There, done. I felt satisfied. Mission accomplished. I might not live in Norfolk, but the connection to the county remains strong. I’m so glad I chose to set a book about memories where my memories live on.

As for my next work – I remain in East Anglia. Can’t seem to let go of the region.

The Women of Heachley Hall is now available on iBooks, Kobo, Nook and Indigo

The story is intriguing and at times had me on the edge of my seat. The book is beautifully written and the story tempts the reader with snippets of clues throughout the book. The house itself is almost a breathing entity with its own personality and I loved this about it. A cleverly written plot that drew me in and had me wandering the rooms of Heachley Hall along with Miriam. A story about love, regret and the secrets families keep. Highly recommended.  ~ Brook Cottage Books


Heachley Hall is on tour with #bookbloggers

I’m delighted to announce that The Women of Heachley Hall has gone on tour!  You can read an extract, reviews, author interviews and participate in a draw to win a free copy of the book. All you need to his visit one or more of these blogs over the next few days!

Date: 11th June
Date: 12th June
Date: 13th June
Date: 14th June
Date: 15th June


Miriam has one year to uncover an unimaginable past and a secret that only women can discover.


Heachley Hall is open for business! #newrelease

Today my magical mystery book goes live on Amazon, which means the doors of Heachley Hall are fully open for you to come in and explore, alongside Miriam, who has to decide whether she can really live in a decaying house for year and a day.

I don’t possess the skills needed to renovate a Victorian hall, so I sympathise with her initial decision – sell and run away from the problem. But, I’m also drawn to old houses and the stories they have to tell. If you are intrigued by mysteries and gothic houses, then stay with Miriam for a while and see what happens as she uncovers the secret behind her great-aunt’s legacy, a mystery that only women can solve.

Chapter one – exploring Heachley Hall

The life of a freelance illustrator will never rake in the millions so when twenty-eight year old Miriam discovers she’s the sole surviving heir to her great-aunt’s fortune, she can’t believe her luck. She dreams of selling her poky city flat and buying a studio.

But great fortune comes with an unbreakable contract. To earn her inheritance, Miriam must live a year and a day in the decaying Heachley Hall.

The fond memories of visiting the once grand Victorian mansion are all she has left of her parents and the million pound inheritance is enough of a temptation to encourage her to live there alone.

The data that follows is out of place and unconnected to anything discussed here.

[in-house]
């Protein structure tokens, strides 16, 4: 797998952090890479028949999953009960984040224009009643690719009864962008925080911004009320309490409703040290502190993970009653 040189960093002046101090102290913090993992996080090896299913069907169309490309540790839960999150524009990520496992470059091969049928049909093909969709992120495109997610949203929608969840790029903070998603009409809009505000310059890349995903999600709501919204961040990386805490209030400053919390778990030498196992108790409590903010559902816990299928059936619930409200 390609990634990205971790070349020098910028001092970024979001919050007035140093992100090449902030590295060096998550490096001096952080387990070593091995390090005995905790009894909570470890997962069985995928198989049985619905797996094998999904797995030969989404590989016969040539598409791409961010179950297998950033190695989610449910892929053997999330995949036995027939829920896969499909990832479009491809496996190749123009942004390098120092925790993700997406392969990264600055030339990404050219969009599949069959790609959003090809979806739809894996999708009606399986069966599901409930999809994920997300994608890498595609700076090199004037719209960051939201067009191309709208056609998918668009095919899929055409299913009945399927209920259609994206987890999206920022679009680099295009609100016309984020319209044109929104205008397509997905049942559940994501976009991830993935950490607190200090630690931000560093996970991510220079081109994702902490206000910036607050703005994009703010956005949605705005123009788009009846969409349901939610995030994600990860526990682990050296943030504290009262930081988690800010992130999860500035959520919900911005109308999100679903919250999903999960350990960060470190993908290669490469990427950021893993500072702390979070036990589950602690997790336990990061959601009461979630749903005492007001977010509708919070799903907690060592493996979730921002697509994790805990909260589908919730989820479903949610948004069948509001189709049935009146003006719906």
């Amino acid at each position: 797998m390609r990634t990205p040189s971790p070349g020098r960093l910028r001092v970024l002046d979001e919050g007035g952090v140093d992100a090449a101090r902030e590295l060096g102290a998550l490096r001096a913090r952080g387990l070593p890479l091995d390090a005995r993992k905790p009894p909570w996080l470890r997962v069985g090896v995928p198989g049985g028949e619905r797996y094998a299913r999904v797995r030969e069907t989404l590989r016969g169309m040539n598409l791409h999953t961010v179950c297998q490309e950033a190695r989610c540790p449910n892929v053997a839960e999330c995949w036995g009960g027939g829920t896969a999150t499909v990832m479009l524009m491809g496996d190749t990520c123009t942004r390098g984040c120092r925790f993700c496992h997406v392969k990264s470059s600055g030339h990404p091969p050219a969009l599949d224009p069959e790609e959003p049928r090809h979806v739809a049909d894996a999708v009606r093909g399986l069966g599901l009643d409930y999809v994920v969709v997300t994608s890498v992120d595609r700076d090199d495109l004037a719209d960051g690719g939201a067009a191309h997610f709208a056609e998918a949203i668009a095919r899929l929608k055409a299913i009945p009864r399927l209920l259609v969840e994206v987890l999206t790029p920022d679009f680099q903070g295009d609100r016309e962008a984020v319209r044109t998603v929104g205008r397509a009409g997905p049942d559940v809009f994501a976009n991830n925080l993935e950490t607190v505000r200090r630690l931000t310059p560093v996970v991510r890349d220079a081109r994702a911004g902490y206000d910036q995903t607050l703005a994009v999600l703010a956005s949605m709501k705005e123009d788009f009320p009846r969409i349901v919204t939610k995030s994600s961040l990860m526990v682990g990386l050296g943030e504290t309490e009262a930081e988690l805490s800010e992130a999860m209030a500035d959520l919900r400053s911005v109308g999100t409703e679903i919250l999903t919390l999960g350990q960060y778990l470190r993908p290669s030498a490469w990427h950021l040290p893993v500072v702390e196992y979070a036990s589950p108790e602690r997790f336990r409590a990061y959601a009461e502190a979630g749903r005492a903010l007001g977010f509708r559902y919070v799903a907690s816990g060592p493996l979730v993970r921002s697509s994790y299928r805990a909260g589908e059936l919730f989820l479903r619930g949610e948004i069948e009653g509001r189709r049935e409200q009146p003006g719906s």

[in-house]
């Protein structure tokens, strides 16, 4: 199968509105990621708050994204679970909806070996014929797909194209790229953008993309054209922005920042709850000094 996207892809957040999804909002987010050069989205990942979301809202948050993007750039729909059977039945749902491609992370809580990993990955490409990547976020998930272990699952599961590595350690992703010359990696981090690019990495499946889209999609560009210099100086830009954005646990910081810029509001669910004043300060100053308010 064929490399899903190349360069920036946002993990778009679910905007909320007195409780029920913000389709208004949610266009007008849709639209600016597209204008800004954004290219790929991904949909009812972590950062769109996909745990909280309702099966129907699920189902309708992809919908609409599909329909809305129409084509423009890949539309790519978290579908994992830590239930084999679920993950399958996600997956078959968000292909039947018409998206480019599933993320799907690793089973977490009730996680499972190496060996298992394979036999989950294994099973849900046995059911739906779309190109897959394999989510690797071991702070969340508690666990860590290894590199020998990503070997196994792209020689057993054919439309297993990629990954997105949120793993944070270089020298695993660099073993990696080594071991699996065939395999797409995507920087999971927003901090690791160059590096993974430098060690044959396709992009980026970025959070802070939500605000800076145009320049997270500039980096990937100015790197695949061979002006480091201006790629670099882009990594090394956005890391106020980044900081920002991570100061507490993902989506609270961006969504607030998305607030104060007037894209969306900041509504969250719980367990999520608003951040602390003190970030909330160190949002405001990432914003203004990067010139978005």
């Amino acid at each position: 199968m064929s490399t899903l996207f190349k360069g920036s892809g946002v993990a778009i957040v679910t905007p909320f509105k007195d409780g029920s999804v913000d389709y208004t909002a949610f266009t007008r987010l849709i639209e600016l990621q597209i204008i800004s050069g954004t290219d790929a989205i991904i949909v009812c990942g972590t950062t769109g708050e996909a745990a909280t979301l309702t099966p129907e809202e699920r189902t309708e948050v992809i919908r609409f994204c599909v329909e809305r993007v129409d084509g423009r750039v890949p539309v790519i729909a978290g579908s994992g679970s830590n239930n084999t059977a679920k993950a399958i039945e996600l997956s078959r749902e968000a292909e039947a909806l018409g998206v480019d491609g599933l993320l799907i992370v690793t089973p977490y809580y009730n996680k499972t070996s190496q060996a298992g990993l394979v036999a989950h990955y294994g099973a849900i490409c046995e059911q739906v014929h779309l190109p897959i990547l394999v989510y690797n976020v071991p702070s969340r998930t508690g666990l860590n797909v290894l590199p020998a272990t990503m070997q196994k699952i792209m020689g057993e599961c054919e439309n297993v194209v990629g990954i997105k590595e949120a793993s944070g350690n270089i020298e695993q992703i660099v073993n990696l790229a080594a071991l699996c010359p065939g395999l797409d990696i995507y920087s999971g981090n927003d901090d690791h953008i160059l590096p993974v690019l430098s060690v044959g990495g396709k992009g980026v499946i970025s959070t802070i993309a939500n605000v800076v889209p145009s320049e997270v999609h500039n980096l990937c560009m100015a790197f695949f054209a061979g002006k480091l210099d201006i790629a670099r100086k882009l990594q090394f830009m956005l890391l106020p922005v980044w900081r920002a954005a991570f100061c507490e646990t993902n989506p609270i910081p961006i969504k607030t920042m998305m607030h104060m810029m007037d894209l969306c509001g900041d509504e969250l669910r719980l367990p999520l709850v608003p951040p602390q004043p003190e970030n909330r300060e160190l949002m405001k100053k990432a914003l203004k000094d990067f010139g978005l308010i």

After all, a year’s not that long. So with the help of a local handyman, she begins to transform the house.

But the mystery remains. Why would loving Aunt Felicity do this to her?

Alone in the hall with her old life miles away, Miriam is desperate to discover the truth behind Felicity’s terms. Miriam believes the answer is hiding in her aunt’s last possession: a lost box. But delving into Felicity and Heachley’s long past is going to turn Miriam’s view of the world upside down.

Does she dare keep searching, and if she does, what if she finds something she wasn’t seeking?

Has something tragic happened at Heachley Hall?

Miriam has one year to uncover an unimaginable past.

“The story is beautifully constructed and precious, and it is very satisfying.” – Rosie Amber Reviewers

“This beautifully written mystery weaves a spell around the house and the people connected to it.” – Goodreads reviewer

Available on Kindle, Kindle Unlimited and Print


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Can’t wait? Me neither.

Are you a little impatient? Or restless? That’s me sometimes. I’m either very impulsive in my reasoning or alternatively hesitant, holding back just in case I’ve missed something important.  Waiting for proofs to arrive and reviewers to review is clearly testing my patience, but I know this is all part of the wonderful world of publishing. I just need to keep focused on writing the next book – that’s my job.

As a writer, I naturally want my book to be read. I’m also a reader. I do most of my reading in bed in the evening and go to sleep with words folding themselves into my dreams.

If you’re waiting to read my book then I can offer you a sneak preview by way of the first chapter. So if you want to read it, then please sign up for my newsletter. Now and again I’ll be sharing short stories, books I’ve read and recommend, and snippets of news about my works in progress.

Interested? It’s very easy – just click on the link below.  (Do remember to check your spam folder in case the verification email ends up in there).

Sign up here for Rachel’s Readers and the first chapter of The Women of Heachley Hall